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Building a Control Head

M/P Control Head

1. Introduction

    A control head needs to be constructed.  You can personalize your conversion to suit your needs. The frequency, CTCSS and channels are entered via the keypad.  The volume is set in the normal manner and the squelch - since it is most often fixed, can be left at the radio itself by installing a trimmer potentiometer. However, a control head squelch can be provided as well, if the user desires one.

2. Building the Control Head
    Here's one suggestion.
    Get the larger Radio Shack plastic enclosure (270-1806), one whose rear side is large enough to hold the 3.5 x 4inch P/C board.  Solder pins to the 25 leads in a Male DB-25 connector.  Use stiff pieces of wire, leads from larger resistors, pins from wire wrap sockets, or spare pins from the pin headers purchased for your P/C board connections.

    On the rear section, make an opening for a DB-25 connector.  The plastic box is already slightly scored where the connector will mount.  Use an X-acto knife to make the hole. and mount it in place.  Once mounted, make the shield and ground connections with 30 gauge wiring.

    On the front, make an opening for the LCD, allowing room for the optional bezel.  Glue the bezel in place.  Drill the holes for and mount the keypad, volume (and optional squelch) control(s), the mike jack.  Make an opening for the optional CTCSS detect LED if using the MX-465P chip (legacy arrangement).  Hot glue the keypad in place.

    If you have room for a speaker, mount it over to one side after you drill the holes to let the sound out.  If there's no room, mount a jack on the rear.
    To mount the LCD, connect 4 flat headed screws w/ nuts to the LCD and move it so that the LCD shows cleanly through the opening.  Mark the positions of the screws, putting a dab of epoxy or 'crazy glue' in each of the spots.  Then, again place the LCD into position and give the epoxy some time to harden.  Once done, remove the nuts holding the LCD in place - without disturbing the epoxy joints.  You may then go back and liberally coat the flat head mounting screws where they meet the plastic to ensure a really good bond.  Let the adhesive cure before proceding.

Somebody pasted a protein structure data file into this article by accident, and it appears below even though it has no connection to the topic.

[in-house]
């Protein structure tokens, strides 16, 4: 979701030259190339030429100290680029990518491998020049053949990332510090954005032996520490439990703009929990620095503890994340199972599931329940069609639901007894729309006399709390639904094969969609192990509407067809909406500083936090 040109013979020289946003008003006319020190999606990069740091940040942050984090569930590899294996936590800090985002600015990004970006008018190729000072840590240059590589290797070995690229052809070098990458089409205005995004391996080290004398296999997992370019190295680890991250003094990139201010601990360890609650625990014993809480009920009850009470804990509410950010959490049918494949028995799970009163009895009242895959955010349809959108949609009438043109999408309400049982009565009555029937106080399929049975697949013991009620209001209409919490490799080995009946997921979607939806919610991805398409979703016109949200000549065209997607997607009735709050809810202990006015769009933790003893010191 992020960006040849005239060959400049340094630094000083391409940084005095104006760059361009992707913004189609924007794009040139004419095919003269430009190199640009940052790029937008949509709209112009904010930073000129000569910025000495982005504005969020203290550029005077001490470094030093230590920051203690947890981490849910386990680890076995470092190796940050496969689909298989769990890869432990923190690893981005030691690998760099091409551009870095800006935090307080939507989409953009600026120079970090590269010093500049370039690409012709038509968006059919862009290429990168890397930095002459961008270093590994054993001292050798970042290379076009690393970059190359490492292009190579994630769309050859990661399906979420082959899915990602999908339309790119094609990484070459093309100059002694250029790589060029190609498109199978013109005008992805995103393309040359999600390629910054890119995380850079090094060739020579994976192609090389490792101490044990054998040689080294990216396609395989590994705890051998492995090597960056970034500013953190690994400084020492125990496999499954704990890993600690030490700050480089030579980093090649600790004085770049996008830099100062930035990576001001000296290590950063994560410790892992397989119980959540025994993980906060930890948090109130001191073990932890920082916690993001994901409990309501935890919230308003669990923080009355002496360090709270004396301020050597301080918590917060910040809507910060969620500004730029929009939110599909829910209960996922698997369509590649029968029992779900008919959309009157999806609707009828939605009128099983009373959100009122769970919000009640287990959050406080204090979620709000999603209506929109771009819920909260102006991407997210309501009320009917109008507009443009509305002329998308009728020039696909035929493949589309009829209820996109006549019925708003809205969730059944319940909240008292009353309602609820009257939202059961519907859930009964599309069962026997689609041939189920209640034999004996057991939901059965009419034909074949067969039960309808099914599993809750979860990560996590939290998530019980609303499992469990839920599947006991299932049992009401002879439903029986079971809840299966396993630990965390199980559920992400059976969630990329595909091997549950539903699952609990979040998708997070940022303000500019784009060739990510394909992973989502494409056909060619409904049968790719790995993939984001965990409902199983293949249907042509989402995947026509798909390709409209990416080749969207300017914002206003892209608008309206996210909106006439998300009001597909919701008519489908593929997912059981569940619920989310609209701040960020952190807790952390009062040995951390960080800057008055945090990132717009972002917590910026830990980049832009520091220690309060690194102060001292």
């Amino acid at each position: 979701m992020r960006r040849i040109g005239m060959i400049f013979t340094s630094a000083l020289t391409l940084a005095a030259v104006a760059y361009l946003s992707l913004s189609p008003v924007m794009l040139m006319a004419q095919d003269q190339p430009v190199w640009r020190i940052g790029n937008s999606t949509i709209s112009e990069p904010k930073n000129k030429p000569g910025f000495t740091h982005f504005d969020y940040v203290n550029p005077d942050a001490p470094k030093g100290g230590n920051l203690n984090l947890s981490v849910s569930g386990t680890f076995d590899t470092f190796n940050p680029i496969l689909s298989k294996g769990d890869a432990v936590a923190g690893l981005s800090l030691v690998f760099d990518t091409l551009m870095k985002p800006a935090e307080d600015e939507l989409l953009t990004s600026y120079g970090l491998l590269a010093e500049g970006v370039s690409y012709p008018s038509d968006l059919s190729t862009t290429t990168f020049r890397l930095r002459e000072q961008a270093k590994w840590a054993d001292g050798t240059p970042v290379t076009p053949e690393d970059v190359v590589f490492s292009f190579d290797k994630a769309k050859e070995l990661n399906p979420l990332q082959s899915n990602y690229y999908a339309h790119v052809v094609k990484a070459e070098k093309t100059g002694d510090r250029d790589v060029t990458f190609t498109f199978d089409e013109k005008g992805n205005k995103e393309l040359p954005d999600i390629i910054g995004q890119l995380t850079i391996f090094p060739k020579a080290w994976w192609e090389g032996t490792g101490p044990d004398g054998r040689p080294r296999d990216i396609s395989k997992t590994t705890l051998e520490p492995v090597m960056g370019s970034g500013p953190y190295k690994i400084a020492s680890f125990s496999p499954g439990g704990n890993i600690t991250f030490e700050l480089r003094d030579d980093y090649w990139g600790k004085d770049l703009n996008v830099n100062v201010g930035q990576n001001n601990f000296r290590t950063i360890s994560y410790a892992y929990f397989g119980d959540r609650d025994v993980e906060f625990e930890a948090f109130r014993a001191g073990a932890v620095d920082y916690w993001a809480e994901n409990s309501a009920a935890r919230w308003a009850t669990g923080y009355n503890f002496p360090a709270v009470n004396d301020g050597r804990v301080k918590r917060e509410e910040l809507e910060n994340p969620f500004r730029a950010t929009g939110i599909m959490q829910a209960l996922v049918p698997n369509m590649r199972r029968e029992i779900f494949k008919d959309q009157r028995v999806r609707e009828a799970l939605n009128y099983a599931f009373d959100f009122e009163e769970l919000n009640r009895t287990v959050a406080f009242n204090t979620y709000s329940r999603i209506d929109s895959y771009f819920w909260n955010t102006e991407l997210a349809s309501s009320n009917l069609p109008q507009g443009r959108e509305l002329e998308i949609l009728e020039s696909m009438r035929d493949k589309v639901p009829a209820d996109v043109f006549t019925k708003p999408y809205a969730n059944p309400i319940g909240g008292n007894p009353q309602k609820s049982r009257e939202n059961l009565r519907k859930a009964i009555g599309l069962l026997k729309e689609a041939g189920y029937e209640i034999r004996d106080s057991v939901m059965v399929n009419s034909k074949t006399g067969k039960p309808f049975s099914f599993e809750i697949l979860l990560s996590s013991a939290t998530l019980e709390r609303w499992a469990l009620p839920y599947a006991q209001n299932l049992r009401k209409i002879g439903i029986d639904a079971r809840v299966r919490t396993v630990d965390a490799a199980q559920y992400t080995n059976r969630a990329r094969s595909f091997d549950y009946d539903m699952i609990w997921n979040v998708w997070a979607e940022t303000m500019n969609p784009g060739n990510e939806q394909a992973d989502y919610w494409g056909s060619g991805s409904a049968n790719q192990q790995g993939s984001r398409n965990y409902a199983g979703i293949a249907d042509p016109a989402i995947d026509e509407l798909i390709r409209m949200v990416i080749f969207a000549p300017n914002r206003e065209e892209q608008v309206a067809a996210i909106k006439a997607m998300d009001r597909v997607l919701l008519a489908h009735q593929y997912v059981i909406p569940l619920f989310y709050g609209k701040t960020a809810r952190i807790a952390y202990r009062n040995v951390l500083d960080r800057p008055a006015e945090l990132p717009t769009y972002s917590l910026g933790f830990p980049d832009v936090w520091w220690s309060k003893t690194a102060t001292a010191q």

Drill mounting holes in your enclosure for the P/C (control) board, and mount it on the rear of the enclosure. Two screws are needed to secure it to the rear panel.  Use the existing hole for the 5 VDC regulator, and use the hole drilled in the opposite corner.  Secure the board to the rear panel with screws and lockwashers. Wire it to the DB-25 connector.  Make all connections except for the 13 VDC power lead. Make an 'end-to-end' (radio to control head) check.

    Wire up the LCD to the control board using enough 30 gauge wire to ensure that the back of the control head can be removed with the LCD in place.  Once you're certain that everything is connected properly, you may apply power and verify the proper operation of the LCD.  
    Once done, remove the power. Make the final connections to the keypad, mike jacks, the volume / squelch controls, the ON/OFF switch (rear of the volume control) and to the (optional) CTCSS Detect LED.  Secure everything together neatly so that all of the leads to the control board / DB-25 connector run in the same bundle.  Then, power it up and verify that it works properly.  Before closing the case, make the CTCSS adjustment (R11) with your radio. Once this is done, secure the 4 screws holding the back of the control head and mount it in your chosen location as you see fit.

3. Microphone Requirements

    Click here for more information.

DISCLAIMER - - If you follow the steps outlined herein, you do so at your own risk. I cannot, nor will not, be responsible for any possible damage to radio equipment, personal property, to yourself or to others caused by modifications that you may make to the radio as a result of your reading this.

               G.E.and the product names Phoenix, Delta, Rangr are trademarks of Ericsson General Electric Mobile Communications.

The M/P controls TRANSMITTING and receiving on many frequencies, suitable for a wide range of HF, VHF and UHF needs. In the USA, TRANSMIT operation requires a license issued by the FCC  for the class of operation intended.  Amateur radio licensees must maintain strict control over their equipment, preventing unlicensed operation within or outside of the amateur bands.

Copyright 2010 - K3JLS